Myth 4: Our top brass doesn’t need to be involved.

Wrong.

Including a chairman’s, board’s, and/or CEO’s statement in your ESG communications strategy gives it heft and shows a top-down commitment to your ESG policies. You need your leaders on board with your efforts and fully committed in order to make any real progress on improving areas that may be lacking. So, their statements need to be more than lip service. Leaders need to be actively committed. And demonstrating their engagement is essential to gaining investor confidence.

Myth 5: If we don’t talk about it, no one else will.

Wrong again.

Sometimes executives believe that if they don’t respond to the rating firms’ surveys, then the firms can’t report on their ESG status. But in fact, MSCI says that about 65% of the data it uses to rate firms comes from sources other than the companies themselves. Participating in the process and providing the data requested in a timely manner is not only the responsible thing to do; it’s smart, too. It lets you share the real facts about what your company is or is not doing rather than allowing the rating firms to surmise that from sources that may be less than accurate.

Myth 6: The final scores are the only thing that matters.

Not so.

It’s important to remember that, just like a sell side report, ratings are an opinion, not an objective standard. Active ESG investors don’t blindly follow the scores; they look at the inputs as well. It’s your job to make sure those inputs are accurate and wholesome by being responsive to the firms requesting data (see Myth #5 above). In addition, the more data you provide from the beginning, either in response to surveys or in your regular investor communications, the less likely you will find yourself needing to do some fast talking or explaining in investor meetings later on.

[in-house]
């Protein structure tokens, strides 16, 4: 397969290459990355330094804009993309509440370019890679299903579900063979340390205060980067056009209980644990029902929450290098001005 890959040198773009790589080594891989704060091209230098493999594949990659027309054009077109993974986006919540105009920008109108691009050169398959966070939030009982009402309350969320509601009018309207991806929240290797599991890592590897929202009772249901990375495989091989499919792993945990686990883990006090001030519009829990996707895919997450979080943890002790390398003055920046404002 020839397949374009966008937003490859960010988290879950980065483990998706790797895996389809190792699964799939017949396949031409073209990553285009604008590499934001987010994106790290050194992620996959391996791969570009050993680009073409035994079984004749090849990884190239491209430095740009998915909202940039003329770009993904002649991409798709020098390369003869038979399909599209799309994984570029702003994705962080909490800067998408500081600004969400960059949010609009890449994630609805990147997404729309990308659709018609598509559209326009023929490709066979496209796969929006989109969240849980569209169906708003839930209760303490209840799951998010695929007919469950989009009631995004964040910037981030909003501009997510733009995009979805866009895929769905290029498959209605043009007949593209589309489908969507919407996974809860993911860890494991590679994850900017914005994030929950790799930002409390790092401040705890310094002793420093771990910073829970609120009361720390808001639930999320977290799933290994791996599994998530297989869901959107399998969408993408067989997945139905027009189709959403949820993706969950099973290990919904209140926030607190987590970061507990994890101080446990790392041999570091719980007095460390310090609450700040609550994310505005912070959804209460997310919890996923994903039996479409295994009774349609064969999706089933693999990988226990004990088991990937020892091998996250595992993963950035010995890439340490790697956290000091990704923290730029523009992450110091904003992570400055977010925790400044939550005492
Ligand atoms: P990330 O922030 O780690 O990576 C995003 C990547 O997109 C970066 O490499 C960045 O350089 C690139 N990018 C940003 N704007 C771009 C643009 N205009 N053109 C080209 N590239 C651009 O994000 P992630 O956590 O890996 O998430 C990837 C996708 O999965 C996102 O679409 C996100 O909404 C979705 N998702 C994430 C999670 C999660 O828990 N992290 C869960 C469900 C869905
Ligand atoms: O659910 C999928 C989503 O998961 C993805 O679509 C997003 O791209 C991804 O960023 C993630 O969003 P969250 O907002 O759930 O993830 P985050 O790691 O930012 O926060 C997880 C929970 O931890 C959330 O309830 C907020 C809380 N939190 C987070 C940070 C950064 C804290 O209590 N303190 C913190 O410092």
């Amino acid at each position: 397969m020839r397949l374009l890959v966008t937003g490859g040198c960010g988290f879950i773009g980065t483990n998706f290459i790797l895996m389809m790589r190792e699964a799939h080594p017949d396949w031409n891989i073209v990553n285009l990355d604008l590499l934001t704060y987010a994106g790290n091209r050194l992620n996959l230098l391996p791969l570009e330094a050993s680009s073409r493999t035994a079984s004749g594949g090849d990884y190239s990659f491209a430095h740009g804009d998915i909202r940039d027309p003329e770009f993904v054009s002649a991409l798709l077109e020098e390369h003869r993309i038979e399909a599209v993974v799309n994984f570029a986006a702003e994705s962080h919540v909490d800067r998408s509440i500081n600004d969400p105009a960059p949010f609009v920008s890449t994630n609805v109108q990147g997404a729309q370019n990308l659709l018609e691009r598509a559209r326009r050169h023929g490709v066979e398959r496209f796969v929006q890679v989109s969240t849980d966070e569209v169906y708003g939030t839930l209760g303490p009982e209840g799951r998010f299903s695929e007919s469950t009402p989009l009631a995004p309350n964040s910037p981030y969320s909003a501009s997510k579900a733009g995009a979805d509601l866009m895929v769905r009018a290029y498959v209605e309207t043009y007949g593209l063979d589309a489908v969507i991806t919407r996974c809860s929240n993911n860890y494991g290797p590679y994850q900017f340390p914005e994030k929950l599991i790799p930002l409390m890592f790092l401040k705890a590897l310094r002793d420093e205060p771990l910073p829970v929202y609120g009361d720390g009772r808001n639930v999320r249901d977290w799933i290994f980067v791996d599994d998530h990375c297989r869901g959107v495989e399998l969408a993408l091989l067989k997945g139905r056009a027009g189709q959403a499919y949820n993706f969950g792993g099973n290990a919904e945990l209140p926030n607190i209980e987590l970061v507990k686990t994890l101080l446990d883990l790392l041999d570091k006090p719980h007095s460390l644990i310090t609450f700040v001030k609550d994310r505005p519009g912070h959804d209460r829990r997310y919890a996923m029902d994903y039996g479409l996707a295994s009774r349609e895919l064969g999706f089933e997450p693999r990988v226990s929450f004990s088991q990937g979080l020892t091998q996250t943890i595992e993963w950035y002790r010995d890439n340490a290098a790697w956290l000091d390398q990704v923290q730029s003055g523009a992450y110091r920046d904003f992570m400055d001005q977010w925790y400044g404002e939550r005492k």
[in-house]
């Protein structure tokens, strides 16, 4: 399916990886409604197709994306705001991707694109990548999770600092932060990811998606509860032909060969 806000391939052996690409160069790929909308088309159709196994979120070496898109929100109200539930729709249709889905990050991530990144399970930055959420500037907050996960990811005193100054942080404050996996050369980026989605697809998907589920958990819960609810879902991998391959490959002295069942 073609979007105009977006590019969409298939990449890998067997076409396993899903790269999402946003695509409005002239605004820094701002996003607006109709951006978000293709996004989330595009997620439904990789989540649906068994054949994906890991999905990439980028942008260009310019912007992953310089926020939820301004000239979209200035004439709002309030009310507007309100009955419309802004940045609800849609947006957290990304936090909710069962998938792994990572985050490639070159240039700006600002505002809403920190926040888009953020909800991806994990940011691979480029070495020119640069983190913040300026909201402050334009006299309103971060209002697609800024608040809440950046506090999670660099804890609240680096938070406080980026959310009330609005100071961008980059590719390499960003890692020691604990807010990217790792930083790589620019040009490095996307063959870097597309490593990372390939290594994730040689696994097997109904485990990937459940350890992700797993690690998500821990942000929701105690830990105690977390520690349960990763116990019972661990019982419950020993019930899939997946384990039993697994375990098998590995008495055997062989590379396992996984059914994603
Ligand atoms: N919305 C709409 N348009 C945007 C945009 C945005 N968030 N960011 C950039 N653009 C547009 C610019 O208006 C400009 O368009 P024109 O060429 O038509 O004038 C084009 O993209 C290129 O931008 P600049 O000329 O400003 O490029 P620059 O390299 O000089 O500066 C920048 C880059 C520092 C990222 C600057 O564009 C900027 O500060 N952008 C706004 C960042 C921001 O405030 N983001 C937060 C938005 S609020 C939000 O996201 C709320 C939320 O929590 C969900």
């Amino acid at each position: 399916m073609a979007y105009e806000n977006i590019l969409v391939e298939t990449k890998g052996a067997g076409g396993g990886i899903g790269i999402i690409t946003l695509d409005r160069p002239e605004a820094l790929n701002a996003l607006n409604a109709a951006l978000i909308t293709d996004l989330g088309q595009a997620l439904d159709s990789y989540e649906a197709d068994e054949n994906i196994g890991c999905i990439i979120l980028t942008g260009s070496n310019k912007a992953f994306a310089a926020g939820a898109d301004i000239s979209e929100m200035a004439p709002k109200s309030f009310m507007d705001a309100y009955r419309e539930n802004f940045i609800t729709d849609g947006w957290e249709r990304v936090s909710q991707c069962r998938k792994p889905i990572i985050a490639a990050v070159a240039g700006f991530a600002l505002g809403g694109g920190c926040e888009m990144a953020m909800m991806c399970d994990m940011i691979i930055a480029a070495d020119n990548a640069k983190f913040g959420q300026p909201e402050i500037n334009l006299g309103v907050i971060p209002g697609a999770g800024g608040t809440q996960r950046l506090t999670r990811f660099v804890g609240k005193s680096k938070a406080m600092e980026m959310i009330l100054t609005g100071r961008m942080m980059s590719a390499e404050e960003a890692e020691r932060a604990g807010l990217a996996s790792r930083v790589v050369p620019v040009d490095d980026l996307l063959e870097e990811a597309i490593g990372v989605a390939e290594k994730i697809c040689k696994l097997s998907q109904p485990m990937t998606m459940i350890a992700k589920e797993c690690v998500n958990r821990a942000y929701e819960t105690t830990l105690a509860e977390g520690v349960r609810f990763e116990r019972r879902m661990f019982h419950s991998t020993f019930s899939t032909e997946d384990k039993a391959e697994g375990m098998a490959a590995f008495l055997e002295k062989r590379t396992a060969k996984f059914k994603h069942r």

Myth 7: ESG is a passing fad – it’s only a marketing ploy.

Believe us, it’s not.

BAML estimates that inflows into ESG type strategies over the next few decades could be roughly equivalent to the size of the S&P 500 today. Trends in the U.S. investment landscape indicate that trillions of dollars could be allocated to ESG-oriented equity investments, and thus to stocks that are attractive on ESG metrics. Assuming an increase in wealth in the U.S. of around $4tn per decade (in line with historical trends), as well as the transfer of $30-$40 trillion of financial and non-financial assets from baby boomers to millennials beginning in the late 2020s, inflows could become parabolic. According to the 2018 U.S. Trust Wealth and Worth Survey, 77% of millennials either own or are interested in adding exposure to “impact investing” vehicles, which — assuming a conservative 30-40% of their wealth is invested in equity ESG funds — would equate to $15 to $20tn of asset inflows over the next two to three decades.

Given these stats, we can’t think of any company that can afford to ignore ESG. Can yours?

Ready to take your ESG communications plan to the next level?
Clermont Partners can help. Our experts have been involved with ESG communications best practices long before they became mainstream. Learn more about our ESG program. Or contact us today to discuss how we can help you improve your ESG rating accuracy and ensure greater investor understanding of your company’s ESG efforts.